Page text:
As has been de rigueur of late, Swiss-born Beat Kaestli has joined Tony Bennett, Rod Stewart, Michael Bublé and others releasing ‘American Songbook’ sessions. Kaestli, though, has resisted the more obvious A-list songs and opted for ‘slightly-less-covered’ masterworks, including ‘My Romance’, ‘Day In Day Out’ and other tunes that are familiar rather than done to death. Backed by a superb quintet and recorded at St Peter’s Episcopal Church, NY, with David Chesky at the controls, it’s a perfect showcase for SACD surround, which seems to be enjoying a renaissance. Kaestli’s emphasis is jazzier than the norm, a refreshing break from Sinatra wannabees.
Ken Kessler  |  Dec 10, 2010  |  0 comments
A heartbreaker, as it’s the sole LP from one of the finest of the wave of mid-1960s US bands who wished they were the Beatles. Like the equally fragile Left Banke (yes, that’s how they spelled it) with their leader Michael Brown, this group boasted a song-writing genius in Emitt Rhodes, and gave off a whiff of ‘Sunny Afternoon’, Kinksian Englishness that permeated the whole LP. While ‘You’re A Very Lovely Woman’ is equally well remembered, their biggest hit – ‘Live’ – had the kind of catchiness that made songs like the La’s ‘There She Goes’ so memorable. Yes, it was that good.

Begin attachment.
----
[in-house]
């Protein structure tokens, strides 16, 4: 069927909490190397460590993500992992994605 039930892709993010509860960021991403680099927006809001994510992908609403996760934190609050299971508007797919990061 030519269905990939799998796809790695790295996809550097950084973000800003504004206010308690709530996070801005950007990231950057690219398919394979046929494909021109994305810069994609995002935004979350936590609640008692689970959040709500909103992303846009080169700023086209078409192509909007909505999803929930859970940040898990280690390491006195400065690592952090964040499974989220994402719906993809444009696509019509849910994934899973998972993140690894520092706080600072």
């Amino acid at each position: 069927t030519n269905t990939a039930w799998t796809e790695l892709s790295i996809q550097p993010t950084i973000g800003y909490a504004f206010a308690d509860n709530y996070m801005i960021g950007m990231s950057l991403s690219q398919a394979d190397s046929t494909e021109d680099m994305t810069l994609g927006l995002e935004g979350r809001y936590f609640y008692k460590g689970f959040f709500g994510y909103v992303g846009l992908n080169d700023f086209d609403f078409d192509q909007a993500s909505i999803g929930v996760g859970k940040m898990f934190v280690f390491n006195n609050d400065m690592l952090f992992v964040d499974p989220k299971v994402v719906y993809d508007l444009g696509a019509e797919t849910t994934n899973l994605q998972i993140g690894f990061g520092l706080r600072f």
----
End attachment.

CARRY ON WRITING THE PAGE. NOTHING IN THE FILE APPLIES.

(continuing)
Ken Kessler  |  Dec 10, 2010  |  0 comments
Like the title says, this is part of APO’s astonishing direct-to-disc series, but for me, it’s also the culmination of a decade-long plea for this label to record the R&B legend. It’s here I must declare personal involvement: I wrote the liner notes, explaining how it came about. Chad Kassem’s efforts have resulted in a delicious live session which justifies my nagging. Tate reaches down to the soles of his shoes to deliver exquisite takes of two trademark songs from his classic Verve LP, ‘Look At Granny Run Run’ and ‘Ain’t Nobody Home’, plus four others.
Ken Kessler  |  Dec 10, 2010  |  0 comments
Less than year since Michael Jackson’s passing, armed as we are with 40 years’ worth of 20/20 hindsight, it’s hard to be objective about this, their second LP. For those – like me – who couldn’t stand their teeth-jarring precocity, beaten only in the saccharine stakes by their contemporaries, the too-clean-to-be-real Osmonds, it was simply Motown For Kids. But on reflection, this is so polished, irresistible and, it must be admitted, funky, that one must subjugate any preference for the Temps and admit that it’s as catchy as a dose of the clap in Magaluf. Most eerily, the tracks beyond the title hit sound – sophistication-wise – like they’re sung by a 35-year-old.